Monthly Archives: September 2018

Review of The Black God’s Drums, by P. Djèlí Clark

I received a copy of P. Djèlí Clark‘s The Black God’s Drums through Netgalley.

Description from Goodreads:
Creeper, a scrappy young teen, is done living on the streets of New Orleans. Instead, she wants to soar, and her sights are set on securing passage aboard the smuggler airship Midnight Robber. Her ticket: earning Captain Ann-Marie’s trust using a secret about a kidnapped Haitian scientist and a mysterious weapon he calls The Black God’s Drums.

But Creeper keeps another secret close to heart–Oya, the African orisha of the wind and storms, who speaks inside her head and grants her divine powers. And Oya has her own priorities concerning Creeper and Ann-Marie…

Review:
Man, Tor.com has put out some stellar novellas lately! (And those covers, so pretty.) This was short, true, but it packed a mighty punch. The language, world-building and characters grip you and it managed a full story in 110 pages. I do generally prefer longer works and I think this would have lent itself to being longer. (Though I realize Tor specializes for shorter works.) All in all, two big thumbs up from me. I’ll be looking for more of Clark’s writing.

Review of A Princess in Theory (Reluctant Royals #1), by Alyssa Cole

I borrowed a copy of A Princess in Theory, by Alyssa Cole, from my local library.

Description from Goodreads:
Between grad school and multiple jobs, Naledi Smith doesn’t have time for fairy tales…or patience for the constant e-mails claiming she’s betrothed to an African prince. Sure. Right. Delete! As a former foster kid, she’s learned that the only things she can depend on are herself and the scientific method, and a silly e-mail won’t convince her otherwise.

Prince Thabiso is the sole heir to the throne of Thesolo, shouldering the hopes of his parents and his people. At the top of their list? His marriage. Ever dutiful, he tracks down his missing betrothed. When Naledi mistakes the prince for a pauper, Thabiso can’t resist the chance to experience life—and love—without the burden of his crown.

The chemistry between them is instant and irresistible, and flirty friendship quickly evolves into passionate nights. But when the truth is revealed, can a princess in theory become a princess ever after?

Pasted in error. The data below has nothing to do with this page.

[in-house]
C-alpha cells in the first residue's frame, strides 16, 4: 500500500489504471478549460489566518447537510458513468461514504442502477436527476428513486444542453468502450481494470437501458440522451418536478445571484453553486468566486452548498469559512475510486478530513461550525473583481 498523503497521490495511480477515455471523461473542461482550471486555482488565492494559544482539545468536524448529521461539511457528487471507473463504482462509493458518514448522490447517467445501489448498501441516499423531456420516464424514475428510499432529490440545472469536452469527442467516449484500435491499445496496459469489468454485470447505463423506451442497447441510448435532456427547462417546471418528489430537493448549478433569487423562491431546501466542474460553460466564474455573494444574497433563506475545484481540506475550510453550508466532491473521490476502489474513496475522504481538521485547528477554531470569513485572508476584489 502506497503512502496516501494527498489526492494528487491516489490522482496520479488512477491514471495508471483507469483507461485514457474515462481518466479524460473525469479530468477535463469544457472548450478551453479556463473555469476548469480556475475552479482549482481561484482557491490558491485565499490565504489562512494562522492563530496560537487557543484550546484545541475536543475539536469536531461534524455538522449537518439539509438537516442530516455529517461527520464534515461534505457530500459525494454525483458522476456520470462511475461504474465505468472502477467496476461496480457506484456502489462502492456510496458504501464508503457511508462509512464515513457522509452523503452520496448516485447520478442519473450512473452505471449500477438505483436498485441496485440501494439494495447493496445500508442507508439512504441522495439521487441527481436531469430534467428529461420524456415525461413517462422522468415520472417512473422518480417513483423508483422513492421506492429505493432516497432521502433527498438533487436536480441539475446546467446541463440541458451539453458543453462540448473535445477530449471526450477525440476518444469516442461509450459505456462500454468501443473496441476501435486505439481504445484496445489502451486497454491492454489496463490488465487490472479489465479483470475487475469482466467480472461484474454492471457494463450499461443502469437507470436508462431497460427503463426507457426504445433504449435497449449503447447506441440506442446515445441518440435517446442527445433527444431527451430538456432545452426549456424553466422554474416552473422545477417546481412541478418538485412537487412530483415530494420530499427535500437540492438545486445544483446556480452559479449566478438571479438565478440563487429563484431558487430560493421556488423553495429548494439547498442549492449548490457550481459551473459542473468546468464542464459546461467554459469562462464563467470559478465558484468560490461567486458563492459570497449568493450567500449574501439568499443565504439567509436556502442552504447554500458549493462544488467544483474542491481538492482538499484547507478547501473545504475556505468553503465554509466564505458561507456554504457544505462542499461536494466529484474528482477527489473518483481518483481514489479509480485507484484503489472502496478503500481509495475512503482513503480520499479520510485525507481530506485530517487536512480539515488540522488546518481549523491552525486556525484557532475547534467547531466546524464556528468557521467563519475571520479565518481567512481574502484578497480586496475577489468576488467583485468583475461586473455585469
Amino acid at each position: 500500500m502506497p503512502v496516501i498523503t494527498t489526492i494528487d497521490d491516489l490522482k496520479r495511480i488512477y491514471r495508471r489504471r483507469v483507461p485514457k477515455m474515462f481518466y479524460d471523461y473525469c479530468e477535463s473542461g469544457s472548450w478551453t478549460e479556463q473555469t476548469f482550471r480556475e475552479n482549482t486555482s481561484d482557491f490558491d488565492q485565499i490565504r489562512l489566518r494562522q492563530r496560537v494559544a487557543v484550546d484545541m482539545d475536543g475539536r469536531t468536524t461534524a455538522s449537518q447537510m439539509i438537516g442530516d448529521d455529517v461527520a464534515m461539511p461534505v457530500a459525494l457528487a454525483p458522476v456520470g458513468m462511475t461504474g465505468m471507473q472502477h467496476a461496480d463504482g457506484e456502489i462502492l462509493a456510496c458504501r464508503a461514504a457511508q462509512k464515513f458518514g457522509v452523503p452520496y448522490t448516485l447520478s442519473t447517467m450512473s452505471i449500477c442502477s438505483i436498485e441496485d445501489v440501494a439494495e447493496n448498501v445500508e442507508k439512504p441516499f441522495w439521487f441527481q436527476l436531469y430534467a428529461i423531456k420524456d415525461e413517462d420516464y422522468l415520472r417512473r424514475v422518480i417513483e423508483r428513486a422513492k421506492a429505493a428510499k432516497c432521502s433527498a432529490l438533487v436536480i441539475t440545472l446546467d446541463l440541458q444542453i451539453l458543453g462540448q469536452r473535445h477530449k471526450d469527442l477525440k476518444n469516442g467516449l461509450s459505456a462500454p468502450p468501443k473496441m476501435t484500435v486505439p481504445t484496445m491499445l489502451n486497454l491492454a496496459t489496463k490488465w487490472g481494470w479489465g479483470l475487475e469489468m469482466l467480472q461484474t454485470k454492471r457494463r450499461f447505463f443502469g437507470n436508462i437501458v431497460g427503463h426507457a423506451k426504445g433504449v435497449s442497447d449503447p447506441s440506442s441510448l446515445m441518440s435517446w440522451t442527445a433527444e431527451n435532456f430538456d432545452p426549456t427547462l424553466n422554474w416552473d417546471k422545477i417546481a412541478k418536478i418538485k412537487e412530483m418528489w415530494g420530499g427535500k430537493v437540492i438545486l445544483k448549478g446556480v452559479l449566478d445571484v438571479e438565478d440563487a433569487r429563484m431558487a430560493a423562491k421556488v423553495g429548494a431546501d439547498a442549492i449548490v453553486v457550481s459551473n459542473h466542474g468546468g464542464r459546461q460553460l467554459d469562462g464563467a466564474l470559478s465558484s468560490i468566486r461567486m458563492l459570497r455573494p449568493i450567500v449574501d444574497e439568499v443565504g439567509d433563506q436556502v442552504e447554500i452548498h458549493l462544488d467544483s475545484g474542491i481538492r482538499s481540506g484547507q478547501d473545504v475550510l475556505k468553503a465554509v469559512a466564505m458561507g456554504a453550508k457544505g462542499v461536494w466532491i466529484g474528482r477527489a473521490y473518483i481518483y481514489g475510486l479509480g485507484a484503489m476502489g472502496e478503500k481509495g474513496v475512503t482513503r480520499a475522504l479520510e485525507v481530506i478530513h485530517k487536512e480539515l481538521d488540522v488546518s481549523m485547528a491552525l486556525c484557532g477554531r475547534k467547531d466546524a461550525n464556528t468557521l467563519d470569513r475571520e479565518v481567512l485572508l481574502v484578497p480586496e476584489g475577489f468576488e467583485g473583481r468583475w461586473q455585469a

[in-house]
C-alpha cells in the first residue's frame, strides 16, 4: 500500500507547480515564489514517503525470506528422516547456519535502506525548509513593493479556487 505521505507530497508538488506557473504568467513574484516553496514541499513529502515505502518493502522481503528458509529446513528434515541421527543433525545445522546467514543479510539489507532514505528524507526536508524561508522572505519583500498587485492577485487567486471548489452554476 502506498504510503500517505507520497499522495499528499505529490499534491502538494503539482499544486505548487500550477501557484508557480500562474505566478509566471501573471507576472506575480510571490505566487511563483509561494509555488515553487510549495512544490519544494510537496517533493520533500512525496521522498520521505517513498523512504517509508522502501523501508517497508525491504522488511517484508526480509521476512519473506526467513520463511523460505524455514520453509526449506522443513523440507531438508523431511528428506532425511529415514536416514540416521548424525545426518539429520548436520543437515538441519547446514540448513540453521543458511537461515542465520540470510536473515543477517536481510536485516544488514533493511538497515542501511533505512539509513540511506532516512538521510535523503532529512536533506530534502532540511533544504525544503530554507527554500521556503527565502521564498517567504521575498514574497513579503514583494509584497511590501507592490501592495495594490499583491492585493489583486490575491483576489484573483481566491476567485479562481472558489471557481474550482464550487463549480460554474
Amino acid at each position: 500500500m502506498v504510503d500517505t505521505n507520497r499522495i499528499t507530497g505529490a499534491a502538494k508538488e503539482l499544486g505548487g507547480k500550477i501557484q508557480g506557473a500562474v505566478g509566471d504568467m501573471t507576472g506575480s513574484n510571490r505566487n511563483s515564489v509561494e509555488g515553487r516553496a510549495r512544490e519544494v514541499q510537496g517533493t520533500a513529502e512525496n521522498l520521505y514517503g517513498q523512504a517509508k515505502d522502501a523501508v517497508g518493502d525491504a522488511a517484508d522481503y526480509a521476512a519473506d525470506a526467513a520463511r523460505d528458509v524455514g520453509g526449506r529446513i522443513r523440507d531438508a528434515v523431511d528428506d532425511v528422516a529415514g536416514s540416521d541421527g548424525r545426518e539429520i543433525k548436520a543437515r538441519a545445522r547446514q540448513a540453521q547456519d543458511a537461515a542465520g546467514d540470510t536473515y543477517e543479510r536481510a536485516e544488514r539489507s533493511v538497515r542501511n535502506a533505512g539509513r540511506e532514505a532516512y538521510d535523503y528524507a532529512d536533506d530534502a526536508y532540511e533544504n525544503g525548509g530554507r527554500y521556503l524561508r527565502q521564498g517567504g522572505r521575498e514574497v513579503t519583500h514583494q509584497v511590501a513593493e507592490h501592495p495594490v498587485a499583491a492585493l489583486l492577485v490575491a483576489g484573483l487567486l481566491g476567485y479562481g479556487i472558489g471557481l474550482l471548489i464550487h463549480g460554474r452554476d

Review:
I liked it as much as I ever like any Contemporary Romance, considering I usually dislike the genre in general. (I almost always find them boring across the board.) I liked aspects of the book: the consciously aware heroine of color, representations of challenges specific to a heroine in a less privileged social position that are often overlooked, a hero who wasn’t an alpha-asshole, his insistence on consent, that sex focused on her pleasure instead of his, that she was allowed to be sexually active and wasn’t shamed, that she had a backbone when it mattered, etc. But I also found it repetitive, predictable and (yes boring).

I chose to read it because it has tons of good reviews and because I want to support books written by and about marginalized peoples. (Which makes my less than enthusiastic response to it a bummer.) I think this book earned it’s accolades and I think those who like CR will love this. I went out on a branch and found a good story and representation, but all of it still wrapped in a manner I don’t particularly enjoy. (The addition of dragons or hyper drives or vampires might have made it a winner for me.) All in all, CR readers should definitely read this. Those who don’t gravitate toward the genre, like me, might finish feeling luke-warm, appreciating it, but not necessarily enjoying it.

Review of Medusa Uploaded (The Medusa Cycle #1), by Emily Devenport

I borrowed a copy of Emily Devenport‘s Medusa Uploaded from my local library.

Description from Goodreads:
The Executives control Oichi’s senses, her voice, her life. Until the day they kill her.

An executive clan gives the order to shoot Oichi out of an airlock on suspicion of being an insurgent. A sentient AI, a Medusa unit, rescues Oichi and begins to teach her the truth—the Executives are not who they think they are. Oichi, officially dead and now bonded to the Medusa unit, sees a chance to make a better life for everyone on board.

As she sets things right one assassination at a time, Oichi becomes the very insurgent the Executives feared, and in the process uncovers the shocking truth behind the generation starship that is their home.

Review:
I thought that this was basically ok, but it didn’t blow me away. I liked a lot of the characters, I greatly appreciated the diversity and that women played a big role in the revolution (even if they played almost none in the power structure of society), and I thought the whole thing had an interesting premise.

But from the blurb and cover I’d thought Oichi would be an actual worm and I was disappointed to find that was just a particular human slur. Further, since Oichi seemed to be able to tap into all technologies and impersonate anyone, I felt that everything happened far too easily. And that without considering how no one on her team turned out to be duplicitous, everyone she trusted turned out to be trustworthy (even children). How lucky that is.

Lastly, though I know the music played an important role, all the music references got tiresome. I was also skeptical about how they’re all contemporary. How many generations in the future and Bach, Holst, and Louis Armstrong are still the go-to composers? The movies references are all from modern-ish times too. After a while I found the references anachronistic. Surely the Earth that these generation ships departed from (or wherever) had written at least something new that was worth remembering.